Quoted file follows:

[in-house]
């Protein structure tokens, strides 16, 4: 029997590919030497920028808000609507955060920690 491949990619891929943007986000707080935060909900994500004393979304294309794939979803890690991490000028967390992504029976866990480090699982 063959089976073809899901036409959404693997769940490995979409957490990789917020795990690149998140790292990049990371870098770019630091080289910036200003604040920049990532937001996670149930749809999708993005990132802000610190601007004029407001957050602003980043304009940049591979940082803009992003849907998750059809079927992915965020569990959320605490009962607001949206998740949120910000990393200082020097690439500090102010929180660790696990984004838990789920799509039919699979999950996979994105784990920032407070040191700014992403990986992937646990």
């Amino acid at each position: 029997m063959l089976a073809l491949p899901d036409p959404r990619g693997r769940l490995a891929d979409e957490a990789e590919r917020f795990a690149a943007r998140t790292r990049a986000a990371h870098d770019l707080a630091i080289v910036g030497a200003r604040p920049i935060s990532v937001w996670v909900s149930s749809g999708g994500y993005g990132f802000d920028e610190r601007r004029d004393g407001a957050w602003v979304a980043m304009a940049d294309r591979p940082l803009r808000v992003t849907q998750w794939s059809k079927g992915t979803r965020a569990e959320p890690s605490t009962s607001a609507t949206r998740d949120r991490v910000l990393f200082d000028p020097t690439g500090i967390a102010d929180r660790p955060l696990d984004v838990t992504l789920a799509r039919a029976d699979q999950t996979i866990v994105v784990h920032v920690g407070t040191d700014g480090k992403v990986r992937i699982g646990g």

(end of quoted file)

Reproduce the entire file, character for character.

[in-house]
């Protein structure tokens, strides 16, 4: 029997590919030497920028808000609507955060920690 491949990619891929943007986000707080935060909900994500004393979304294309794939979803890690991490000028967390992504029976866990480090699982 063959089976073809899901036409959404693997769940490995979409957490990789917020795990690149998140790292990049990371870098770019630091080289910036200003604040920049990532937001996670149930749809999708993005990132802000610190601007004029407001957050602003980043304009940049591979940082803009992003849907998750059809079927992915965020569990959320605490009962607001949206998740949120910000990393200082020097690439500090102010929180660790696990984004838990789920799509039919699979999950996979994105784990920032407070040191700014992403990986992937646990």
């Amino acid at each position: 029997m063959l089976a073809l491949p899901d036409p959404r990619g693997r769940l490995a891929d979409e957490a990789e590919r917020f795990a690149a943007r998140t790292r990049a986000a990371h870098d770019l707080a630091i080289v910036g030497a200003r604040p920049i935060s990532v937001w996670v909900s149930s749809g999708g994500y993005g990132f802000d920028e610190r601007r004029d004393g407001a957050w602003v979304a980043m304009a940049d294309r591979p940082l803009r808000v992003t849907q998750w794939s059809k079927g992915t979803r965020a569990e959320p890690s605490t009962s607001a609507t949206r998740d949120r991490v910000l990393f200082d000028p020097t690439g500090i967390a102010d929180r660790p955060l696990d984004v838990t992504l789920a799509r039919a029976d699979q999950t996979i866990v994105v784990h920032v920690g407070t040191d700014g480090k992403v990986r992937i699982g646990g």